UTD alumni created a device to help improve the speed and safety of emergency cesarean sections as their senior capstone project through UTDesign.
Biomedical engineering graduates Vinay Naik, Matthew Galles, Michael Bucag and Vineet Aziz worked together as the Little Caesareans, a name they chose in jest, to solve a prominent issue in medicine — the danger to both the mother and child during emergency C-sections. Their solution was to create a machine that can be quickly and easily used, and has a surface soft enough to avoid any damage to the baby.
The team based their design on an inflatable device used when medical professionals predict they will need to perform an emergency childbirth, however, the device can only be used preemptively. So, the group made a similar product that can be used without as much prior planning and that had more durability so it wouldn’t break during the operation, Naik said. The inflatable tip of the device provides a soft surface so the infant’s head can be unstuck from the mother’s pelvis without causing any damage.
“We did a really long brainstorming process over the summer,” Naik said. “Eventually, at the end of that process, we came up with the idea of inflatable fingertips.”
The reason the group chose to mount the device on the fingertips was to provide the professionals with tactile feedback, as this will allow them to feel where the device is inflating and ensure it is working as needed. Being able to feel the baby and the pelvis will help to properly position the device and ensure it won’t cause any harm to the baby or mother because of incorrect positioning.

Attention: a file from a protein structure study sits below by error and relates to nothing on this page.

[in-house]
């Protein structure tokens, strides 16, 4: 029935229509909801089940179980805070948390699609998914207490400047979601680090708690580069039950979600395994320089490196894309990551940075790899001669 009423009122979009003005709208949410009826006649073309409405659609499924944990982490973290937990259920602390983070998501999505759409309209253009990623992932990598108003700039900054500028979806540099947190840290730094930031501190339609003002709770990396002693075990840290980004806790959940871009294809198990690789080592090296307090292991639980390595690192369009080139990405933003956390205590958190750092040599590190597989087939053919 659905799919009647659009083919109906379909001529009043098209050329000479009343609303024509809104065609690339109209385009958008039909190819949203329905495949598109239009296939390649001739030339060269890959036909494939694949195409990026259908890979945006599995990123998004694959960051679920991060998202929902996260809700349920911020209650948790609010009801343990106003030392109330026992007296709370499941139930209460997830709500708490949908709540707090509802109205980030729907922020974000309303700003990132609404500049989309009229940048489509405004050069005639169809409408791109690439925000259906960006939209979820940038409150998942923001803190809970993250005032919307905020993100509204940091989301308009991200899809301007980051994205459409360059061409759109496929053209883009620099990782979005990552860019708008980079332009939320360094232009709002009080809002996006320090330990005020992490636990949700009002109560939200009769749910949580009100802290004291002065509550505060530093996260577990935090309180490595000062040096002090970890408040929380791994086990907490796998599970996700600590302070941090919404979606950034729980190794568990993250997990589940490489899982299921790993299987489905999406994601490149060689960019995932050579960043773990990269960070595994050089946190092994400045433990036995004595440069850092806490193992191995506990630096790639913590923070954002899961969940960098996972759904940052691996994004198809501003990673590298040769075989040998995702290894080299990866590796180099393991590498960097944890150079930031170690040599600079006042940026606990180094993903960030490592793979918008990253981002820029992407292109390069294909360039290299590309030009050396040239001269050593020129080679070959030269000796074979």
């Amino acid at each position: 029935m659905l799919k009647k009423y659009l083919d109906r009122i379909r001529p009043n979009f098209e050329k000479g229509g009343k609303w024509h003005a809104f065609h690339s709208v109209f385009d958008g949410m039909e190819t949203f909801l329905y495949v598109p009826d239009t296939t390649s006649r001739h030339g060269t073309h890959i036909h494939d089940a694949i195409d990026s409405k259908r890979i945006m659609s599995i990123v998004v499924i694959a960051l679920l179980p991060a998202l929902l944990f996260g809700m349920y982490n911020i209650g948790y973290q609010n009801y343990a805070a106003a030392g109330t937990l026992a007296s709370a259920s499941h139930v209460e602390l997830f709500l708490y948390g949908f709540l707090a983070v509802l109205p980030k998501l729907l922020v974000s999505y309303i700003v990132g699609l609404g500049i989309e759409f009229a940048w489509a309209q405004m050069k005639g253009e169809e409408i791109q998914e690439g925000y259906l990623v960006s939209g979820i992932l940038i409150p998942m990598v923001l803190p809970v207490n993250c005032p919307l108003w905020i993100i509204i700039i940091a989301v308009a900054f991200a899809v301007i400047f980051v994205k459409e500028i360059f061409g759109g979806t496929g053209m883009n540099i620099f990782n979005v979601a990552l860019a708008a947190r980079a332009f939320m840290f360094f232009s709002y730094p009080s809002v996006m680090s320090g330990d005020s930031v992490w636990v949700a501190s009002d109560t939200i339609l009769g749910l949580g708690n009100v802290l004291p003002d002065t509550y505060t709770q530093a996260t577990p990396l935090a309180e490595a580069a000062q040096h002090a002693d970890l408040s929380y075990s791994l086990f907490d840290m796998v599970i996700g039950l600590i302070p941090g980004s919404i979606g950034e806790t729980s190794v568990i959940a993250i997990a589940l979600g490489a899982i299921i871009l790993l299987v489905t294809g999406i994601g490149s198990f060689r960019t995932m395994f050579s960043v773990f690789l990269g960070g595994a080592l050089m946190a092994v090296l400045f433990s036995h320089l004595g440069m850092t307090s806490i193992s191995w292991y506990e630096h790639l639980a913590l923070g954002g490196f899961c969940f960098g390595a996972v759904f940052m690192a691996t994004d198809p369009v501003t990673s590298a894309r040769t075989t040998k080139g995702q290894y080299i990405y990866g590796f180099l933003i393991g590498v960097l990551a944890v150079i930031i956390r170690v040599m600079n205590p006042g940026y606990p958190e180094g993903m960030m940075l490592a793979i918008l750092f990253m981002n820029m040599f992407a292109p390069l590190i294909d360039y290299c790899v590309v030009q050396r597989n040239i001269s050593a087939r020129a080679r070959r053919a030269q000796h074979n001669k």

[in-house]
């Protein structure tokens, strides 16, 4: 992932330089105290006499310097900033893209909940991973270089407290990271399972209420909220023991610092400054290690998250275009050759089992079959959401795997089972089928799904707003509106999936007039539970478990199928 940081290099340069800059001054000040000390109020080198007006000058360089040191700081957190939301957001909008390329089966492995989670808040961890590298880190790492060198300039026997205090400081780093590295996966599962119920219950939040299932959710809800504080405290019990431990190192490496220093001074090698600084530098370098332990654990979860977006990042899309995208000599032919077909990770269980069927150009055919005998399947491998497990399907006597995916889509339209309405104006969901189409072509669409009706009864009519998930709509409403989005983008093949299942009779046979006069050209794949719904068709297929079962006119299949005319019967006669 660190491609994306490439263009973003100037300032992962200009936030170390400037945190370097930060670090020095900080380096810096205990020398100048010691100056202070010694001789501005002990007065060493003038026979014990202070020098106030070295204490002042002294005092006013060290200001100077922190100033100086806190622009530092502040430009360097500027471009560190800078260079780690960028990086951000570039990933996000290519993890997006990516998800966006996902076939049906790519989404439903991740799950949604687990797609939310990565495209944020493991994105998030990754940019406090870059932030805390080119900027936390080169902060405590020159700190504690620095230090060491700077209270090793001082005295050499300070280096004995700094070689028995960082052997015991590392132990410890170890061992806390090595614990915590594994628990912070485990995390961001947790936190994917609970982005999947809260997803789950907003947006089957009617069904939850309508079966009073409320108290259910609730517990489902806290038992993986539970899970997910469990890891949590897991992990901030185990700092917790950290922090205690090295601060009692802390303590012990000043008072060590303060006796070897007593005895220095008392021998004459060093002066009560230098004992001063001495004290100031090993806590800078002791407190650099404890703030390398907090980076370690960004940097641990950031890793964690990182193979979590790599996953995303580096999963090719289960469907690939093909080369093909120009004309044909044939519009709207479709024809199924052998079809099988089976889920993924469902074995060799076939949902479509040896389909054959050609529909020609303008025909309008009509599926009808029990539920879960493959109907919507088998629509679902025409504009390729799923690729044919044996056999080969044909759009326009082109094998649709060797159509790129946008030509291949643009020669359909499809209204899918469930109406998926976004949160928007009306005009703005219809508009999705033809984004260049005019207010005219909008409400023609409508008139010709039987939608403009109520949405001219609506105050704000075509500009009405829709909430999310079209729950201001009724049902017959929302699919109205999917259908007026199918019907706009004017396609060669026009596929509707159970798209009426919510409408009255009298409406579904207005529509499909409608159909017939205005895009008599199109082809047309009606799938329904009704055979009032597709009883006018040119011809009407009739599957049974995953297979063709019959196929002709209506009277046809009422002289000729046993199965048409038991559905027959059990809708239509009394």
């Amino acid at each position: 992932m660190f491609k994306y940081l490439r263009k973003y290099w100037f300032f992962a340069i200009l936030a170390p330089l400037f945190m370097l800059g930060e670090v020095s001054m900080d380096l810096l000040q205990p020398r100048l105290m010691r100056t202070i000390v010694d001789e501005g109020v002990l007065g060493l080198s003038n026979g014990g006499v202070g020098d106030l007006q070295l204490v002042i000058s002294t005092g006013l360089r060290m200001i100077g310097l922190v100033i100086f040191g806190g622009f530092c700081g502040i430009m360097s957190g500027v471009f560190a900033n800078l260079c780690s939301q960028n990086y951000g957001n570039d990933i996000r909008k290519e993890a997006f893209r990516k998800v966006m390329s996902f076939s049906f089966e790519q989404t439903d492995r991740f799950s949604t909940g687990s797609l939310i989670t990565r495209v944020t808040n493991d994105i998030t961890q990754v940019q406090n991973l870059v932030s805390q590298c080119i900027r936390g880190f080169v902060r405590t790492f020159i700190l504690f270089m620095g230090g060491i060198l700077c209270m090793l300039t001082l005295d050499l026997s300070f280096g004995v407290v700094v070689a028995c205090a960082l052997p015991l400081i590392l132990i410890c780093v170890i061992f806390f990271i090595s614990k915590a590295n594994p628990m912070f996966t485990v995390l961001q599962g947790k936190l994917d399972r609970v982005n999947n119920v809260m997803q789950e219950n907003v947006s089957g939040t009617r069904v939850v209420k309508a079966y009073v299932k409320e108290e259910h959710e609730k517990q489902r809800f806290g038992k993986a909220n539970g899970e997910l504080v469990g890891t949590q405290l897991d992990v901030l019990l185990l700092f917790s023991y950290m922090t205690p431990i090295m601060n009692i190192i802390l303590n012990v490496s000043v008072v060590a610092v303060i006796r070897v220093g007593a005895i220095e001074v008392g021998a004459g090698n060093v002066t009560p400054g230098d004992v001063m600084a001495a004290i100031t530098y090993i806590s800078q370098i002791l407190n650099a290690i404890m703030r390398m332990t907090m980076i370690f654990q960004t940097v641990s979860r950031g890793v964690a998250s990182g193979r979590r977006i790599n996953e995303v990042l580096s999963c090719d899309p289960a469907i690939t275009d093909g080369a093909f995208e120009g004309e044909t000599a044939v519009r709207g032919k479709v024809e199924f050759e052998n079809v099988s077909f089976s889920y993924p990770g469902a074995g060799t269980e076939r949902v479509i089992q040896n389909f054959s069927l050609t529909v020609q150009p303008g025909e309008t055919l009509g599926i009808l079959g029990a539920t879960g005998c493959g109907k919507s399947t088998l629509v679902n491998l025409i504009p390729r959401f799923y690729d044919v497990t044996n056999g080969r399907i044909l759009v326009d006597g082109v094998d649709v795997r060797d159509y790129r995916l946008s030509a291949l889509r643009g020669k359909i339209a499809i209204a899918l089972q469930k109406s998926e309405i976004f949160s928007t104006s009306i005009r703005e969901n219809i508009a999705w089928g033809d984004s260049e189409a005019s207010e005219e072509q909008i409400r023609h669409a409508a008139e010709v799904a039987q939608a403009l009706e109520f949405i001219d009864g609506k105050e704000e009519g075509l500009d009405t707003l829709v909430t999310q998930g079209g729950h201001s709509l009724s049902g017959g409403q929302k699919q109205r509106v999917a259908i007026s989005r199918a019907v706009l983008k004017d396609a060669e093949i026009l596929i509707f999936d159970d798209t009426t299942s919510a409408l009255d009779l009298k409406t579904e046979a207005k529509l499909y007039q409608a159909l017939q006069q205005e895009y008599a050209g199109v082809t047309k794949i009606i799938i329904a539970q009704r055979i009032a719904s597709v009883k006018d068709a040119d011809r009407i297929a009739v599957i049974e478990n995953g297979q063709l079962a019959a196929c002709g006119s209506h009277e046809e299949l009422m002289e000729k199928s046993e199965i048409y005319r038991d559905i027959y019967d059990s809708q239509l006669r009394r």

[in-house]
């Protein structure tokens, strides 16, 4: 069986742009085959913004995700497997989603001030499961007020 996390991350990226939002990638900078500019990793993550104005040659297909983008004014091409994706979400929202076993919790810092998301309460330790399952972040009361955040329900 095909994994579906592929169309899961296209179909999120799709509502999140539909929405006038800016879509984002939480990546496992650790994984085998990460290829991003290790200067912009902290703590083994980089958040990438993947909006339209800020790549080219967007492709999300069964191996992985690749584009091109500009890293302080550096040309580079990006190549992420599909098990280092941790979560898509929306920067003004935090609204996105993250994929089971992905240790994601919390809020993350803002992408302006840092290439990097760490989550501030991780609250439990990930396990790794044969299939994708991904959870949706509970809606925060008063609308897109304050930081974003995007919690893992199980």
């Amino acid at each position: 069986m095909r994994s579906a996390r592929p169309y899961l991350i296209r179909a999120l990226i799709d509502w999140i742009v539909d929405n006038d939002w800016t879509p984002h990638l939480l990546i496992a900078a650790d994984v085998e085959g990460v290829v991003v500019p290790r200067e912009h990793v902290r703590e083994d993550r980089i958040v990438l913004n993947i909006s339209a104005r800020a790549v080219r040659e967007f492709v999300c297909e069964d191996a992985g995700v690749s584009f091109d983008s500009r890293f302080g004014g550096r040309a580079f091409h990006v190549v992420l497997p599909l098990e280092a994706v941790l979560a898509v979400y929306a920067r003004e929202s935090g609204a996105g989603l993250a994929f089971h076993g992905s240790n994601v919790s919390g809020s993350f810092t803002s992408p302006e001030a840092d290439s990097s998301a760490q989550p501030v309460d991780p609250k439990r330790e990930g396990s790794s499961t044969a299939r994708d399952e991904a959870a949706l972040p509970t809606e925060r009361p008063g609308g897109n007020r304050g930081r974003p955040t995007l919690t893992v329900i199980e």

“Sometimes a baby’s head can be too big for the mother’s pelvis, so an emergency C-section would need to be conducted,” Galles said. “Even after this, however, the baby’s head must still be removed from the pelvis, which, using current methods, can lead to damage to the baby’s skull.”
In addition to the risk of head injury to the baby, emergency C-sections can take too long, enough to risk fatal blood loss from the mother, Galles said. The team created a piece of hardware that can reduce the risks associated with C-sections.
“The student team goes through all the steps of the engineering process, so it’s like a real-world engineering project,” Naik said.
The fingertip mounted device is ready to be used in clinical settings, and the company the device was created for has the possibility of pursuing a patent, in which case the UTD alumni will be named as its inventors.
“I think my favorite part of the project was when I had the realization that we had actually created something functional that could save lives and make a difference in the world,” Aziz said. “It was fun to win the school competition, but I really hope some version of our device gets used in hospitals as soon as possible.”